As for potential collaborations, we already have a contract with Fanagoria and are considering a partnership with Tsimlyansky Winery, as well as various Asian companies.
ECOTime: Edible Tableware project
We’re presenting edible tableware made from apple-based materials and secondary products of their processing obtained by ultrasonic welding. Basically, we make fruit leather yet with seeds and peel to create eco-friendly and functional dishes that contain nine grams of dietary fiber, which is good for your health.
The idea for this project came along in 2017 when I was a Bachelor’s student. Back then, we won the Umnik contest, received a grant, and built our MVP (minimum viable product). During our Master’s, we focused more on production technologies and scaling. So far, our edible tableware is handmade, which is quite expensive and time-consuming. Yet before going straight into mass production, we have to first conduct additional tests and invest more money into our invention.
We have held talks with the Edelweiss company that produces plastic wrap for food products. The company representatives expressed an interest in our technologies and a willingness to invest, however, we have yet to meet their technology requirements. For instance, they would like to see dishes that can be microwaved, which isn’t yet possible because we use natural materials that decompose when heated.
Another company that is interested in our technology is Teremok, which has a rather simple request – biodegradable tableware for their specialties.
Owner and CEO of the Teremok company in St. Petersburg
I’m indeed excited about what I got to see during the defense. I believe that our country will have a bright future thanks to such students and institutions.
A year and a half ago, I participated in a thesis defense, too, yet I found the projects a bit raw then, and now I see how much changed over this time. The projects that I got to see this time were much more thoughtful and their presentations – thorough. On top of that, students also didn’t neglect economic and marketing aspects of their research, which deserves a separate mention. Generally, I really enjoyed the presentation.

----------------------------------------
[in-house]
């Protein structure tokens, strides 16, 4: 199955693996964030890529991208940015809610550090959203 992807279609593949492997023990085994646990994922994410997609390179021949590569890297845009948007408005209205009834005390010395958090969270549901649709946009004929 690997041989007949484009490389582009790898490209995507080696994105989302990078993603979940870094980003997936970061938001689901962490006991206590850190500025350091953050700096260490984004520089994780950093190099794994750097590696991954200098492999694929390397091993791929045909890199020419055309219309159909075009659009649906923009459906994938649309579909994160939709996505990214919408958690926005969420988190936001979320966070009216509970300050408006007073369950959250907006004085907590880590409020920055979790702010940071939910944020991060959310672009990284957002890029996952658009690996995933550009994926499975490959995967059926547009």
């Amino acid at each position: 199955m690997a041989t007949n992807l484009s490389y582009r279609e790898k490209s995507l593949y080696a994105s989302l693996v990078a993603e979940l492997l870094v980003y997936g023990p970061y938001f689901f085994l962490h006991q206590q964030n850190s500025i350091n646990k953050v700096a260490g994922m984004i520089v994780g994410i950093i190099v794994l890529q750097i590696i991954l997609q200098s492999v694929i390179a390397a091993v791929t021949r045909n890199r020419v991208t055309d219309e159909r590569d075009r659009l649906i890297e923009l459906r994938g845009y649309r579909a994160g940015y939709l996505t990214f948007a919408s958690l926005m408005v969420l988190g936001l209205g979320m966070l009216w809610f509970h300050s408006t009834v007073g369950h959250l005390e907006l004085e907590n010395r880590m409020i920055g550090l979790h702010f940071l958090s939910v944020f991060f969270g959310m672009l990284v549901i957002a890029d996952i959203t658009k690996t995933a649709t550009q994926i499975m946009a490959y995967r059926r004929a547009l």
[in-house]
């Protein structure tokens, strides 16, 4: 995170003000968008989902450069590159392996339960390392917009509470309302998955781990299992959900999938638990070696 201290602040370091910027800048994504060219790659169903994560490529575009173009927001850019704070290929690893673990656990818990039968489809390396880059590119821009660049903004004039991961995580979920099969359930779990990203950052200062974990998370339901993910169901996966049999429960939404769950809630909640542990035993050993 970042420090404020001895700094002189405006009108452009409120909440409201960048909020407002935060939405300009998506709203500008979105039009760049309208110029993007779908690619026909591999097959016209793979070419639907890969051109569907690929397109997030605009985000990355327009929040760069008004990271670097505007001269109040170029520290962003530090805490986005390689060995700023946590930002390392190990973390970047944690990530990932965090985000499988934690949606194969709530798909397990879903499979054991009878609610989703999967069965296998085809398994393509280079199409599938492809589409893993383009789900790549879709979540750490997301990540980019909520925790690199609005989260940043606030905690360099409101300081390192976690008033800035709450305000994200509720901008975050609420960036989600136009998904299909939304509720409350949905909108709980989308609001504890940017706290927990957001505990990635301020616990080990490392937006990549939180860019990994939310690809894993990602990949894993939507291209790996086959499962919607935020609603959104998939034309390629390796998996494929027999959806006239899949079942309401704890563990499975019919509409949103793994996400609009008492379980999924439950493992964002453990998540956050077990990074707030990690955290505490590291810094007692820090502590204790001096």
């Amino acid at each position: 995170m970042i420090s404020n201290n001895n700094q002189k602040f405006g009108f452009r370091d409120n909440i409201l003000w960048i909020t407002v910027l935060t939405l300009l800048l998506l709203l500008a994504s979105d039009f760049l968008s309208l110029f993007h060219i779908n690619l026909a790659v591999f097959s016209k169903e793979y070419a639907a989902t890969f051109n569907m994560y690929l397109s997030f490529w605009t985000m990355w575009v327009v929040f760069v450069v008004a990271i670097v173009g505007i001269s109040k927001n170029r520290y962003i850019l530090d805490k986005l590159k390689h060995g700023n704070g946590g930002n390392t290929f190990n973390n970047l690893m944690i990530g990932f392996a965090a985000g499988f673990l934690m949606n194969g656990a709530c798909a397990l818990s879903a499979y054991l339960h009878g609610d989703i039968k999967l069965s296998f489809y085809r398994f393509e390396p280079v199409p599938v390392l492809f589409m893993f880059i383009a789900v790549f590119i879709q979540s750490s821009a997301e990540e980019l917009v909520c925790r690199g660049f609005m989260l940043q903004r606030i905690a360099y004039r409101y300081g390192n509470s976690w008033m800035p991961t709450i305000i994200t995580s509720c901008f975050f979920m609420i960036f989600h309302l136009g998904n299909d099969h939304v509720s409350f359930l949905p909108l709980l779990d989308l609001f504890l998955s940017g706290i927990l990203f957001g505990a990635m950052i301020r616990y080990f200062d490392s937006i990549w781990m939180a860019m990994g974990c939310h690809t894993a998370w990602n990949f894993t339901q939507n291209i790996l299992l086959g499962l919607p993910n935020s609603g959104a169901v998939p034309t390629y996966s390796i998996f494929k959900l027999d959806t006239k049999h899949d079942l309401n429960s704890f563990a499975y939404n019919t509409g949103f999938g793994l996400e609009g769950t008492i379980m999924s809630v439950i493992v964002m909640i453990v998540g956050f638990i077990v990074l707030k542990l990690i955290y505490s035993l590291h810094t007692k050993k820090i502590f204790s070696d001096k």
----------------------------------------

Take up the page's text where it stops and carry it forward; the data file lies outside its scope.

Teremok is a large, forward-looking company that welcomes new projects and ideas. Here, we do loads of things on our own, and we’re always happy to see students who have something to offer and are ready to collaborate.
I wish the graduates success and more creative initiatives. Don’t be afraid and don’t hesitate, especially when you face negativity and doubt. If your projects are beneficial, they can’t but take off.
Angelina Ivanova and Alina Zakharenko
Creators of the FoodTech beginners course
Our project is a food technology course for school students, which covers various aspects of the sector, including career prospects, classical and innovative technologies, and so on.
Though food technology is trending right now, there are hardly any specialized courses for school students. We’re thinking of offering our students to study both online and offline. They will be able to use a special VR-based app to study the microbiological composition of products and biochemical processes and at the same time attend practical in-person classes with experts.
We hope that the training will take place at ITMO University. This way, our students will have access to everything they need, including laboratories, technologies, and experts, and the university can expect to see aspiring food specialists enrolling at their programs.